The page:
Air humidity Gardening Temperature

High Humidity Can Compensate for Poor Light

There are some things I feel the average houseplant grower doesn’t quite get and one of them is the importance of good atmospheric humidity.

And not just in preventing wilted leaves, brown leaf edges and aborted blossoms and other symptoms of water loss due to evaporation. Because good humidity improves photosynthesis: the plant’s use of light. And this is the ideal season to talk about this, as, with autumn upon us in the Northern Hemisphere, both light and atmospheric humidity are presently on a major downward slide.

Humid Air, Happy Plant

High atmospheric humidity can compensate for less than perfect light to a surprising degree, Ill.: pngtree.com & depositphotos, montage: laidbackgardener.blog

Under high humidity, most plants actually photosynthesize better and thus grow better. Improving your plant’s humidity is therefore the equivalent of giving your plants an extra dose of sunlight … even if you don’t give them more light!

Can Plants Obtain Energy From Humid Air?

It’s not quite that. But high humidity can help compensate for decreased photosynthesis.

Illustratio showing open and closed stoma on a plant.
On the left, the stoma is closed, preventing photosynthesis. On the right, it is open and photosynthesis can carry on. Ill.: plantcellbiology.masters.grkraj.org

It’s important to understand that when the air is too dry, the plant reacts by trying to reduce water loss. It does so by closing its stomata (singular, stoma) or breathing pores so no more water can escape. Found on plant leaves, mostly on their underside, the stomata shut down either partially or entirely. Under home conditions, plants already lose about 97% of all the moisture they absorb to transpiration (evapotranspiration to be more precise). They can’t afford to lose too much more!

So, when the air is too dry, they slow down their respiration or even stop it entirely. Therefore, with little or no respiration going on, photosynthesis is not being carried out efficiently. And your plants therefore aren’t using the sunlight that’s available to them.

So, your plant could be sitting there in what should be just the right amount of natural sunlight for perfect growth … and actually be going downhill rather than growing because the air is too dry!

Terrariums Show the Way

Terrariums are great examples of this phenomenon.

You can’t put a terrarium in bright sun, especially not a closed one, as heat will build up and the plants will bake. We all know what happens when you park a car in the sun, so you get the drift!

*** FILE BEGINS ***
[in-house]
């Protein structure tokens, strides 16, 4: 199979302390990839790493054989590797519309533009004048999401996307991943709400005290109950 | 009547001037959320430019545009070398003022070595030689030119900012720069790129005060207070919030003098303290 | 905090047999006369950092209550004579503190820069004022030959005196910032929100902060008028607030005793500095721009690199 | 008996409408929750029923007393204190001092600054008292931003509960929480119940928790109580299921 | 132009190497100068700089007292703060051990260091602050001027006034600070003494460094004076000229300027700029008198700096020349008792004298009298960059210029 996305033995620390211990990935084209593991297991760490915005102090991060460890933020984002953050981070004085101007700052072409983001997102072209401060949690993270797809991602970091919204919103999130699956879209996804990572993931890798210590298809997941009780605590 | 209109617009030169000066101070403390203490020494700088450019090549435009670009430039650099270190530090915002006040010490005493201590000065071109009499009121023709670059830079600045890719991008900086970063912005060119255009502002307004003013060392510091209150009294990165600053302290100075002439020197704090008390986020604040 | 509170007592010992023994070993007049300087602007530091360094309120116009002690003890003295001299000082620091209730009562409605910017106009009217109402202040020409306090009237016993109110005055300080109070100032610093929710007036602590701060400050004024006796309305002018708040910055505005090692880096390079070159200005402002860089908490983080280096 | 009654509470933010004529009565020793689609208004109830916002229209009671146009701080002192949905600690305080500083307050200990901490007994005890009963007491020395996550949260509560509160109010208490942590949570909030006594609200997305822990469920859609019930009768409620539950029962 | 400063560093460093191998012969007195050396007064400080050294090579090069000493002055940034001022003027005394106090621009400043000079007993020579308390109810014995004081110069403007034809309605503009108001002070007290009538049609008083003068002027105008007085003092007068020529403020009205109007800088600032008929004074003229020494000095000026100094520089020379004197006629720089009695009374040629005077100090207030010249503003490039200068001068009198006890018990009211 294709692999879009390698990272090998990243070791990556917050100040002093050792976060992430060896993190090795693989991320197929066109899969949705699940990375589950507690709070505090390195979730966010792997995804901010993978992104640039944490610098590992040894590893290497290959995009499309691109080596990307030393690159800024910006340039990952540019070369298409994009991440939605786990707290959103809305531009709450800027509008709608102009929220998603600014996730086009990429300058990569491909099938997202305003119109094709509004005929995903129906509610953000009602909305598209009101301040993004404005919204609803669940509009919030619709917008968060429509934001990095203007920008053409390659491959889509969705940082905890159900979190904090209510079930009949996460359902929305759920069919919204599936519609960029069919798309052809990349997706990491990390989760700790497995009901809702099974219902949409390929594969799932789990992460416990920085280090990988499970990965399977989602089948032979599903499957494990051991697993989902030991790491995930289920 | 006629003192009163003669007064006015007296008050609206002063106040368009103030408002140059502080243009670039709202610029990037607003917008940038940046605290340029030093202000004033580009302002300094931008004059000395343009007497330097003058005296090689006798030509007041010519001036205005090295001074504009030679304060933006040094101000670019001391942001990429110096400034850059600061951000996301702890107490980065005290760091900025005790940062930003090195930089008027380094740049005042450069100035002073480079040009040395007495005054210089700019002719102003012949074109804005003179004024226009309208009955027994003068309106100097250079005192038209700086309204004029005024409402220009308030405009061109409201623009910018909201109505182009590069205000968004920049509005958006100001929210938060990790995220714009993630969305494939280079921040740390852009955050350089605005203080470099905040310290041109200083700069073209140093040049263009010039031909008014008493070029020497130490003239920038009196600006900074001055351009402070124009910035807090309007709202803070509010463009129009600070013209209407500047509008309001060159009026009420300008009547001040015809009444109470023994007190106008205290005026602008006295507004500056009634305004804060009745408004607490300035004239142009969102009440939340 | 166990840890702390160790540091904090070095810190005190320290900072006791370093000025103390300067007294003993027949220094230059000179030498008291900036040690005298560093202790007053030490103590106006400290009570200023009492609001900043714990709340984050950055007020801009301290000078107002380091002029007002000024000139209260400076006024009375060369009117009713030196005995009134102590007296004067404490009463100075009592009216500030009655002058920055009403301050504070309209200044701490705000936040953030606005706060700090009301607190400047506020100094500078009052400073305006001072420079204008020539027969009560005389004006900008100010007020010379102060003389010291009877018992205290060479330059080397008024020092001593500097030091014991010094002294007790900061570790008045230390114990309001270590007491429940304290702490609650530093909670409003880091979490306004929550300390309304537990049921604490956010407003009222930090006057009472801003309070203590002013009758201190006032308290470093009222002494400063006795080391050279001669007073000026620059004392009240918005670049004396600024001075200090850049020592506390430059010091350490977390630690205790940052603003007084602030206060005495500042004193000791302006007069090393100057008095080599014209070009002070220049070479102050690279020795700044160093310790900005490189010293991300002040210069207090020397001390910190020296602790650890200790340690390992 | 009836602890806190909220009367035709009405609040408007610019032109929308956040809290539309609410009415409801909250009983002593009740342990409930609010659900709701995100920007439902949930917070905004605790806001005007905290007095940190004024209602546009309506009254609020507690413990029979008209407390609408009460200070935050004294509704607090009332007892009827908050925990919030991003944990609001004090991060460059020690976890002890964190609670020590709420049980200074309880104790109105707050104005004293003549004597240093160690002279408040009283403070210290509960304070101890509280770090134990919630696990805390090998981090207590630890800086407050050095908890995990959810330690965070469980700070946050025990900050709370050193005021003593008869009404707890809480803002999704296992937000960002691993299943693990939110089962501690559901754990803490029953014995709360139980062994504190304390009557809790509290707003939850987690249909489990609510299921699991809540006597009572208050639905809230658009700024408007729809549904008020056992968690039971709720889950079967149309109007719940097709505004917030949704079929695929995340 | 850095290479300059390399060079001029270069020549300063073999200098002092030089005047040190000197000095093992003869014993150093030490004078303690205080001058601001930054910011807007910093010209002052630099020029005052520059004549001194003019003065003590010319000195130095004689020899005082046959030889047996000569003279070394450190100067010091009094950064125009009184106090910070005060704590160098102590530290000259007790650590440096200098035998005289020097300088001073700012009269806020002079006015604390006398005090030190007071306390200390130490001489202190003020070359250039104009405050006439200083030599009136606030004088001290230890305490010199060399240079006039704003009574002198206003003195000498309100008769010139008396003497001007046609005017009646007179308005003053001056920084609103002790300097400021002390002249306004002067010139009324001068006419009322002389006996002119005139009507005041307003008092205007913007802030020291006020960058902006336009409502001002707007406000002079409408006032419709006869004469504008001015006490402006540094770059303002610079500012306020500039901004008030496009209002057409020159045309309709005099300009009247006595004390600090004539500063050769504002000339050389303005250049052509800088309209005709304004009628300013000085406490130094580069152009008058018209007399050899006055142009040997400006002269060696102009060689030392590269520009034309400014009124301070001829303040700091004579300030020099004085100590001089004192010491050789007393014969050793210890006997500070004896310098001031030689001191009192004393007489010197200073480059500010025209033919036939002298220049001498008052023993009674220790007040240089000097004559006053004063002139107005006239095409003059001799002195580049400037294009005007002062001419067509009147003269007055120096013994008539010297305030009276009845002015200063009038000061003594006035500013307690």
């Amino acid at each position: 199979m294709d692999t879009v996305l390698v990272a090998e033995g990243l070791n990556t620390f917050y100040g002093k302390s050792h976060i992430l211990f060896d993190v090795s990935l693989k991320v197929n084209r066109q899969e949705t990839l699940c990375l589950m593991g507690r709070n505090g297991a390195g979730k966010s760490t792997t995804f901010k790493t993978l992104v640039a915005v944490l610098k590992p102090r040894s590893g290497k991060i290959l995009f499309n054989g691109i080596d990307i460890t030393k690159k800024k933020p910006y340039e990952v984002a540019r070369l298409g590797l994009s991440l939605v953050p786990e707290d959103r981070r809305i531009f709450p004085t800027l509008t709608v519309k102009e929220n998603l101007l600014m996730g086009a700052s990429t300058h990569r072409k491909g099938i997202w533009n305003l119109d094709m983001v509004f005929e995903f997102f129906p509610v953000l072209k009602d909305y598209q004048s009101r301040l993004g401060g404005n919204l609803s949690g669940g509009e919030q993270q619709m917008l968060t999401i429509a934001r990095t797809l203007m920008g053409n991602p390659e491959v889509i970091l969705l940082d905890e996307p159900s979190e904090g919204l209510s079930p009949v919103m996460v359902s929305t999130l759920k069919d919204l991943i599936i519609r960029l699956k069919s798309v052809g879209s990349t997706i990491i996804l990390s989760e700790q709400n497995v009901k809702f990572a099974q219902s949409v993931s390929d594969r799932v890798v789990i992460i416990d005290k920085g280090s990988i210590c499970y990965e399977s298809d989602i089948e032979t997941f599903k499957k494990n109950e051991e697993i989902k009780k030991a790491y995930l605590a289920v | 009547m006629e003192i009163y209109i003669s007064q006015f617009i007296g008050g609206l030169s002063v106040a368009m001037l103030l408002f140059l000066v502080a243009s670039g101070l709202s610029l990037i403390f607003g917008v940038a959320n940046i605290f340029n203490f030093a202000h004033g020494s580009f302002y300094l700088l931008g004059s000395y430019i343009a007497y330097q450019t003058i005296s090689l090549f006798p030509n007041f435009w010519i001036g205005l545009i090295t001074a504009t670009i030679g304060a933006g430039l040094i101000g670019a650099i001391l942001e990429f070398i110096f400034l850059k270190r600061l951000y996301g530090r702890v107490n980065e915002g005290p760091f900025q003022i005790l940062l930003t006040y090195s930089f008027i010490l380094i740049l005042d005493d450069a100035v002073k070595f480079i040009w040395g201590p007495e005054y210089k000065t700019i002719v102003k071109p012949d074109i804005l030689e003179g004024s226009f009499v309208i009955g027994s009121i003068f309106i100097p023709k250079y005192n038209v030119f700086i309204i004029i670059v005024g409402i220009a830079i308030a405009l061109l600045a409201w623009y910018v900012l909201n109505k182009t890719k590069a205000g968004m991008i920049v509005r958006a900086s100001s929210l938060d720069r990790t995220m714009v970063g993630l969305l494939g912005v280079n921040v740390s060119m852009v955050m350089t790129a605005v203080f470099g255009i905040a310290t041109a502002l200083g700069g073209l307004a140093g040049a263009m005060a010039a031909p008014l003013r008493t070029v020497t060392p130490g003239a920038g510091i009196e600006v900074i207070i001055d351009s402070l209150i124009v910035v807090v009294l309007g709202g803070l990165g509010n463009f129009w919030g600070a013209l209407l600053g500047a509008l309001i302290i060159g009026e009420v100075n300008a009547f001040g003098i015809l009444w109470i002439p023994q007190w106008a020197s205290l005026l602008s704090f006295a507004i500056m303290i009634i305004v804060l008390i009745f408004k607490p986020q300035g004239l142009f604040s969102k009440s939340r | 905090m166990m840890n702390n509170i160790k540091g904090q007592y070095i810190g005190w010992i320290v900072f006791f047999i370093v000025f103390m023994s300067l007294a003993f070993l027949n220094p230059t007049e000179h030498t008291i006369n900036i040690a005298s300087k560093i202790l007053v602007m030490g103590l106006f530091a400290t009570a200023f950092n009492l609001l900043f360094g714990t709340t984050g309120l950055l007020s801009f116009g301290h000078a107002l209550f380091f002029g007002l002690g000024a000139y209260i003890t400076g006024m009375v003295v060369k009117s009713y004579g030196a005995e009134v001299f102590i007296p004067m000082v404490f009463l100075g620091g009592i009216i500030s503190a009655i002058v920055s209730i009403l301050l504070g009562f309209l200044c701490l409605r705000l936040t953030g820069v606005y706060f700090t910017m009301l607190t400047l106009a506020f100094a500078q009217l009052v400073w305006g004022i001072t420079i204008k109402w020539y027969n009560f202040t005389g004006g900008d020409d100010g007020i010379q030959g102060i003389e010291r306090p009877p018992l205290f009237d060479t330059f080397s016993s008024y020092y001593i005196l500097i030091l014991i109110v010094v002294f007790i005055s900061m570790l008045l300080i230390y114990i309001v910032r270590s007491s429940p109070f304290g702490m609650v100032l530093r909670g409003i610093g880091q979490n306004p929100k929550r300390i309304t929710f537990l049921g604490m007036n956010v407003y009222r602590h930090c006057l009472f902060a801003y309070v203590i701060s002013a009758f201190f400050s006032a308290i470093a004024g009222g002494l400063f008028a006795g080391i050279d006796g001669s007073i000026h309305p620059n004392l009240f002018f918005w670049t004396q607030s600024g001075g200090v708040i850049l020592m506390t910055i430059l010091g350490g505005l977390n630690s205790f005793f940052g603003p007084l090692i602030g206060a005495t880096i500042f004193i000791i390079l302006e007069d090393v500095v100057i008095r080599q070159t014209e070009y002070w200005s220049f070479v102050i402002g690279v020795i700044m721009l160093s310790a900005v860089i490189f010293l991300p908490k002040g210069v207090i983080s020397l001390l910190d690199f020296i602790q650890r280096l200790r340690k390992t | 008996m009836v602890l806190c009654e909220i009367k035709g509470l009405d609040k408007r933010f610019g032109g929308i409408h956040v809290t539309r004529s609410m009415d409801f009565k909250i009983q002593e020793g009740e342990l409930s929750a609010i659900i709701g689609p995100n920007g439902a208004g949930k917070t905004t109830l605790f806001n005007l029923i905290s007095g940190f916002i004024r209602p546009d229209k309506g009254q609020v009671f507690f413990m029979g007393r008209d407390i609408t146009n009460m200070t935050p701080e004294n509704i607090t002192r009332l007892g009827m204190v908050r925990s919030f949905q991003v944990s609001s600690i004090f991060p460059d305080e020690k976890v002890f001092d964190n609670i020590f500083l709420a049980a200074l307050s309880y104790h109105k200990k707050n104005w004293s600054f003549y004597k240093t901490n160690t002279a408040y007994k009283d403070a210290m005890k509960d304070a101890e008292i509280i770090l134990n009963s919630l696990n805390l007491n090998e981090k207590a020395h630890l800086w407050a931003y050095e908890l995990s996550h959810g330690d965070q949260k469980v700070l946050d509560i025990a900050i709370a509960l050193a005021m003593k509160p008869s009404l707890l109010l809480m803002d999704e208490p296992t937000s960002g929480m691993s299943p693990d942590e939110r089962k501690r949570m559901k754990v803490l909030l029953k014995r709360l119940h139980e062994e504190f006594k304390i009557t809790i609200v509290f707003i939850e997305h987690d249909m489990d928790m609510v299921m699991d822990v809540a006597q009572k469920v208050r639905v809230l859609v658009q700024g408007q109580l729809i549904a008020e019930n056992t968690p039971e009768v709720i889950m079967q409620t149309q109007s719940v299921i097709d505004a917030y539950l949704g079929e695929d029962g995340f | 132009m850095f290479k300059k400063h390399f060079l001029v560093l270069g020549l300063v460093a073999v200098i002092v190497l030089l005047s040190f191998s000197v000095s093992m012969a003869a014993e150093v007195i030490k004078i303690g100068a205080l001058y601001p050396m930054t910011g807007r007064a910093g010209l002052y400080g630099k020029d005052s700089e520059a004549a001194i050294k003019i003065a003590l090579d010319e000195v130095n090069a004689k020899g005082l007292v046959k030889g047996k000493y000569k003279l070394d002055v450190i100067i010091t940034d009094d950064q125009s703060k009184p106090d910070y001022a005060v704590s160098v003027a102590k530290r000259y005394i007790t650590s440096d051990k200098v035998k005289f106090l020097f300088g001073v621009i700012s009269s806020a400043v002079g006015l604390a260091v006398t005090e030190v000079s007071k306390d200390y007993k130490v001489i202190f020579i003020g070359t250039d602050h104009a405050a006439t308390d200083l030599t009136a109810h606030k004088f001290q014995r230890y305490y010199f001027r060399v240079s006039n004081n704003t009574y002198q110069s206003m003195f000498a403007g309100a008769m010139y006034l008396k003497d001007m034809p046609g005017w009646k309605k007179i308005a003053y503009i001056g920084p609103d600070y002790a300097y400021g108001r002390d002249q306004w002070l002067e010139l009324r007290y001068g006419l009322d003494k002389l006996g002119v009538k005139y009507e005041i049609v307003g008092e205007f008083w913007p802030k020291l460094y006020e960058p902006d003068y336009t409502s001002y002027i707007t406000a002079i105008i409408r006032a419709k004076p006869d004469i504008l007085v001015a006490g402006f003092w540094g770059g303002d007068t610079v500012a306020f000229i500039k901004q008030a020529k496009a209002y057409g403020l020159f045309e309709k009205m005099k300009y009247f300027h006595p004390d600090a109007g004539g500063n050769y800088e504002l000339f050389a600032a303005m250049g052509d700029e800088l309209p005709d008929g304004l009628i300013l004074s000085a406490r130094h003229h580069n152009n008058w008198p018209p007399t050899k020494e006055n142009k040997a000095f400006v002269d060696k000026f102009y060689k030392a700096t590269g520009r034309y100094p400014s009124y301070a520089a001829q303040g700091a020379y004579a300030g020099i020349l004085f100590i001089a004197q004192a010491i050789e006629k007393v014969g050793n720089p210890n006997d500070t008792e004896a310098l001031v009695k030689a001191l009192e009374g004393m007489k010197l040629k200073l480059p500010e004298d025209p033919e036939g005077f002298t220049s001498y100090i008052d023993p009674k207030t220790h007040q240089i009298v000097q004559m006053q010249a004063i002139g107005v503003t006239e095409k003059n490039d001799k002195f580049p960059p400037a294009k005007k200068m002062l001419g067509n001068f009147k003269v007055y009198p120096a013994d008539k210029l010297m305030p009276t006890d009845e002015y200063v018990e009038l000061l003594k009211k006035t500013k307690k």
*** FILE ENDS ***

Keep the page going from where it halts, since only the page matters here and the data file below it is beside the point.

Cubic terrarium.
Terrariums thrive in surprisingly dark conditions because the plants can count on high humidity. Photo: interiorfun.com

That means gardeners are obliged to put their terrariums in shady spots, far back from the window. Usually spots where they receive little to no rays of direct sun. “Too bad for the plants!” you might think. “They’ll have a hard time!” But then they don’t. In their (fairly) dark corner, they positively thrive!

Because terrariums are humid. Very humid. Even open ones are usually offer more than 70% humidity. Closed ones, probably in the range of 90%. Plants can keep their stomata fully open almost all the time and no serious amount of moisture will be lost to transpiration, since the humidity inside and outside the leaf are almost equal. So, for 12 hours (even more in the summer or if you grow them on a timer under lights), photosynthesis races along at full speed.

Too Much of a Good Thing

This actually becomes a problem. Plants in terrariums grow far more quickly than the same plant in open air would do and soon outgrow their space. If you want to create a terrarium that doesn’t turn almost immediately into a jungle, you therefore really should stick to naturally tiny plants. Otherwise, you spend your time cutting tall plants back and digging overgrown ones out.

Succulents Are an Exception

Cacti and succulents.
All cactus and most succulents are CAM plants. Photo: pinterest.com

The main exceptions to this rule are succulents such as cacti, aloes and echeveria. They are adapted to low humidity and will do perfectly fine at a humidity of 20%, less than the average relative humidity in the Sahara Desert (25%)!

That’s because they do things differently: they carry out CAM photosynthesis. That stands for Crassulaceae acid metabolism. It was first discovered in plants from the Crassula family, whence the name Crassulaceae, but it occurs in many plant families.

Succulents have learned to carry out respiration separately from photosynthesis. So, they close their stomata during the heat of the day so as not to lose water. They then only open them to exchange gases at night, rejecting oxygen and filling up on carbon dioxide. They can then use the stored carbon dioxide to create sugars while the sun shines during the day (photosynthesis). Ingenious, isn’t it!

However, succulents do not like terrarium culture. In our homes, they’d much rather be in full sun right near the window where their growth, although slow (CAM photosynthesis is less efficient than regular photosynthesis), is a least steady.